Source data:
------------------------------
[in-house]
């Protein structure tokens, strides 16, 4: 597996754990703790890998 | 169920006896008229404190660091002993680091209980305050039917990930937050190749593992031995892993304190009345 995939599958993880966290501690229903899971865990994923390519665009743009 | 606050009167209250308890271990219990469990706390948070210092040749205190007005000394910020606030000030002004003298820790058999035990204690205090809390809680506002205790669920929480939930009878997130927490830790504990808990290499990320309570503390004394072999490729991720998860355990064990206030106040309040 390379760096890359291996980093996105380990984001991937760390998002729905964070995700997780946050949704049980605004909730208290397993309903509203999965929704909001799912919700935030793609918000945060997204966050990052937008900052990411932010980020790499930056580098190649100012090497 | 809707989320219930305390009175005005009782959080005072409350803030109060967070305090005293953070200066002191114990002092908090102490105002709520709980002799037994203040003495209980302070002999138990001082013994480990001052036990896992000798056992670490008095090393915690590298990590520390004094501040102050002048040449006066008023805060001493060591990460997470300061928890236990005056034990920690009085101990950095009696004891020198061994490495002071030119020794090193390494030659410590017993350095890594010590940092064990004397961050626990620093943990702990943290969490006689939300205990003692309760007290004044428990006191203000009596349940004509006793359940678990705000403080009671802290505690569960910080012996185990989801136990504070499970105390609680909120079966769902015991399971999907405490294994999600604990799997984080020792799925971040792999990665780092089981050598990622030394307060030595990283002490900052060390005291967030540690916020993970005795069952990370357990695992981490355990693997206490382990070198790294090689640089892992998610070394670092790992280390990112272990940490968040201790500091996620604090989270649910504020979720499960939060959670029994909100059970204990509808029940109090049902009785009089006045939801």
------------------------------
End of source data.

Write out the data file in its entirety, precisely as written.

[in-house]
């Protein structure tokens, strides 16, 4: 597996754990703790890998 | 169920006896008229404190660091002993680091209980305050039917990930937050190749593992031995892993304190009345 995939599958993880966290501690229903899971865990994923390519665009743009 | 606050009167209250308890271990219990469990706390948070210092040749205190007005000394910020606030000030002004003298820790058999035990204690205090809390809680506002205790669920929480939930009878997130927490830790504990808990290499990320309570503390004394072999490729991720998860355990064990206030106040309040 390379760096890359291996980093996105380990984001991937760390998002729905964070995700997780946050949704049980605004909730208290397993309903509203999965929704909001799912919700935030793609918000945060997204966050990052937008900052990411932010980020790499930056580098190649100012090497 | 809707989320219930305390009175005005009782959080005072409350803030109060967070305090005293953070200066002191114990002092908090102490105002709520709980002799037994203040003495209980302070002999138990001082013994480990001052036990896992000798056992670490008095090393915690590298990590520390004094501040102050002048040449006066008023805060001493060591990460997470300061928890236990005056034990920690009085101990950095009696004891020198061994490495002071030119020794090193390494030659410590017993350095890594010590940092064990004397961050626990620093943990702990943290969490006689939300205990003692309760007290004044428990006191203000009596349940004509006793359940678990705000403080009671802290505690569960910080012996185990989801136990504070499970105390609680909120079966769902015991399971999907405490294994999600604990799997984080020792799925971040792999990665780092089981050598990622030394307060030595990283002490900052060390005291967030540690916020993970005795069952990370357990695992981490355990693997206490382990070198790294090689640089892992998610070394670092790992280390990112272990940490968040201790500091996620604090989270649910504020979720499960939060959670029994909100059970204990509808029940109090049902009785009089006045939801």